Last week, we were fortunate to attend this year’s GPhA Annual Meeting in Orlando. As always, the event offered opportunities for networking and learning from the best of the generics industry. Over the course of this week, we’re sharing a three-part blog series recapping the key learnings from the event. These recaps will approach those learnings from three perspectives – strategy, technology, and operations. Below, our management consulting partner Joe D’Ambrosio explores three key themes around strategy and innovation from the 2017 GPhA Annual Meeting.
With a single name change, the former Generic Pharmaceutical Association (GPhA) sent a powerful message to patients, government officials, and the rest of the life sciences industry. Unveiling their new name at the 2017 GPhA Annual Meeting last week, the newly branded Association for Accessible Medicine (AAM) means to take charge of the conversation and, in the words of Mylan CEO Heather Bresch, “own the story of savings.”
After 3 days attending the conference, it’s clear that “owning that story” means generic manufacturers are focused on 3 main areas – accessibility, innovation, and value.
Generics executives are focused on access.
The rebranding of GPhA to AAM isn’t the only signal that the generics industry is focusing on accessibility. The newest campaign launched by AAM, “Keeping Medicines in Reach” focuses on the positive outcomes for patients as a result of access to generics.
This educational outreach is just one way in which generics companies will address the accessibility challenge. Leading generics businesses will require innovative solutions and strategic approaches to develop new partnerships, enter new markets, and target high-priority therapeutic areas – all through the lens of improving patient access.
Generics executives are focused on innovation.
Generic drug companies have enabled billions of dollars in savings for patients every year. The economic model for generics is based entirely on the principal of free market competition. Yet, challenges such as the long approval pathway for biosimilars, the consolidation of customer purchasing power, and the changing economics of healthcare are creating a significant amount of pressure on generics manufacturers. Generics executives have to be more innovative to navigate the current environment.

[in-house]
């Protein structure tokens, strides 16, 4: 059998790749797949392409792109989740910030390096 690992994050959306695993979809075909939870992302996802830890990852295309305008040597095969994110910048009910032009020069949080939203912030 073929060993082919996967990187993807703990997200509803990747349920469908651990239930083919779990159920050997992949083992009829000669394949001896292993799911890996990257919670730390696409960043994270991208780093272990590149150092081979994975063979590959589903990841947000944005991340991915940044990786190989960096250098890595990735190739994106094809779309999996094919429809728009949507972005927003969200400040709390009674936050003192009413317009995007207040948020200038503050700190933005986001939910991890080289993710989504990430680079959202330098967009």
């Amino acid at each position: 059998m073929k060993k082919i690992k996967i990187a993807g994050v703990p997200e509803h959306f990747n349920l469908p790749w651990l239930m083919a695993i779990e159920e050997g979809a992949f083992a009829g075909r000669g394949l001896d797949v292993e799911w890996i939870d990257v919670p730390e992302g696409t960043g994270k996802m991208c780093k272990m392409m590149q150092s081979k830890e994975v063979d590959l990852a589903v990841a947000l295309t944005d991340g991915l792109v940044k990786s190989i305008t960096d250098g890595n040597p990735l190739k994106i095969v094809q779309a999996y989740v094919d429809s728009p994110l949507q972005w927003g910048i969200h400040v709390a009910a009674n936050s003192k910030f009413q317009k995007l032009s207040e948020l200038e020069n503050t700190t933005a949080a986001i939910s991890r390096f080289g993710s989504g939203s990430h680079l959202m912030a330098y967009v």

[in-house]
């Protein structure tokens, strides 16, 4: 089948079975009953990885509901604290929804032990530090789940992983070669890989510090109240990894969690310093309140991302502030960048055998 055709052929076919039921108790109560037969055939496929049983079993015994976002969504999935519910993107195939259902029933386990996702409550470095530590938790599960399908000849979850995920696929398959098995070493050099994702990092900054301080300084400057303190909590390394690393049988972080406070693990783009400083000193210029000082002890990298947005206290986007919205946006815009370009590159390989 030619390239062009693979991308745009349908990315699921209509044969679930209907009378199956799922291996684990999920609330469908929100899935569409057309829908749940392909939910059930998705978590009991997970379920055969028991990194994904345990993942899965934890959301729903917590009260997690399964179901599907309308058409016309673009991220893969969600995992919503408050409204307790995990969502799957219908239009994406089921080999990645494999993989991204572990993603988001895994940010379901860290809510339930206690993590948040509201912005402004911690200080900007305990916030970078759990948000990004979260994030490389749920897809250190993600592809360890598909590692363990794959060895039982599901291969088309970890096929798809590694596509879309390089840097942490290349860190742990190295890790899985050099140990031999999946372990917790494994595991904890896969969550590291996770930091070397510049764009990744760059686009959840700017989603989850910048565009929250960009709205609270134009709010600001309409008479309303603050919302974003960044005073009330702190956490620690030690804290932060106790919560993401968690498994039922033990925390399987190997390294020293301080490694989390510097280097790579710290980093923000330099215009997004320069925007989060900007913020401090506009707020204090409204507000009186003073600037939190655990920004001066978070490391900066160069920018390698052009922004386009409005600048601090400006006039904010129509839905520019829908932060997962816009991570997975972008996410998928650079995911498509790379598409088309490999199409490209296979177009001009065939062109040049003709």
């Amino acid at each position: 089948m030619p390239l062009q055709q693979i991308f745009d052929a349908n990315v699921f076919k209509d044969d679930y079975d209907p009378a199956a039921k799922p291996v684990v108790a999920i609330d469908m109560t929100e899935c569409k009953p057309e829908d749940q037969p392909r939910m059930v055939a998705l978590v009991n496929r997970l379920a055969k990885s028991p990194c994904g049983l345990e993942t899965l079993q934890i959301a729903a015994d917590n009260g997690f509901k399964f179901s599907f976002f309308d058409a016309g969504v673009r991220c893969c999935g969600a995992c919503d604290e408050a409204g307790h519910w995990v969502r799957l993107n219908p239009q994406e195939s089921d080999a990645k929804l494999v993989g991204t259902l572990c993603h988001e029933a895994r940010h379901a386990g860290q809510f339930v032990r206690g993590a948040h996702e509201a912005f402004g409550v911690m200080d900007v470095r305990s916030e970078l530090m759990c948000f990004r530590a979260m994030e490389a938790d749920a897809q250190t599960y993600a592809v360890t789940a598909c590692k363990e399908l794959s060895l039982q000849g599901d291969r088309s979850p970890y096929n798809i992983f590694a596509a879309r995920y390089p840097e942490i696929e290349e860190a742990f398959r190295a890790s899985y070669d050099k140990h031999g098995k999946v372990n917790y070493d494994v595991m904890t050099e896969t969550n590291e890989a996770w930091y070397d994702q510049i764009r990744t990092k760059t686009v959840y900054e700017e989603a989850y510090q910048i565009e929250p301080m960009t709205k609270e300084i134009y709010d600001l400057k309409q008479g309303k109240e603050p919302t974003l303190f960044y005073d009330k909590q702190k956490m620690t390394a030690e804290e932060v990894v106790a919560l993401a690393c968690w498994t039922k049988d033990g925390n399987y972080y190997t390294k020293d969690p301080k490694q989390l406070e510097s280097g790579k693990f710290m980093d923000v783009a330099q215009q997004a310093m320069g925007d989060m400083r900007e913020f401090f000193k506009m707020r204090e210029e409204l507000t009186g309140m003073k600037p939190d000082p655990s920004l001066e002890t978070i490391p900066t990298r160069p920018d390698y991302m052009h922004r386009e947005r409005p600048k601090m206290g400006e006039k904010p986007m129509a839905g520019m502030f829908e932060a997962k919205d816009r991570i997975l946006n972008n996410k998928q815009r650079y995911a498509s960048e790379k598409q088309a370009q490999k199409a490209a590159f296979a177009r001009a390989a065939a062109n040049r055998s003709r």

Leading generics companies will use innovation to transform their business model by:
- continuing to diversify their portfolios to include a broader variety of products and therapeutic alternatives,
- innovating technologies and capabilities around new formulations, delivery methods, dosage forms, etc., and
- exploring beyond-the-pill products and/or services to increase therapeutic value and patient outcomes.
Generics executives are focused on getting closer to patients and reclaiming the narrative of the value they provide.
Patient engagement was a constant theme throughout the conference. Engagement is especially important as the patient’s sphere of influence is now bigger than ever. As with any drug manufacturer, there’s a clear need to educate the patient on the safety and efficacy of the drug as a means for improving adherence and demonstrating therapeutic value.
But greater than that, generics manufacturers are looking to engage the patient in the generics narrative – a narrative that includes some impressive results. As stated during the conference, generics fill 90% of prescriptions in the United States and they account for just 27% of the cost. Also, the generics industry is one of the few (perhaps only) pieces of the healthcare system that is in a state of deflation. When you consider both facts combined with the recent scrutiny on drug prices, it’s clear that the generics industry has a story that’s getting lost. Telling and demonstrating that story to patients will be a key strategic focus for generics manufacturers in the coming year.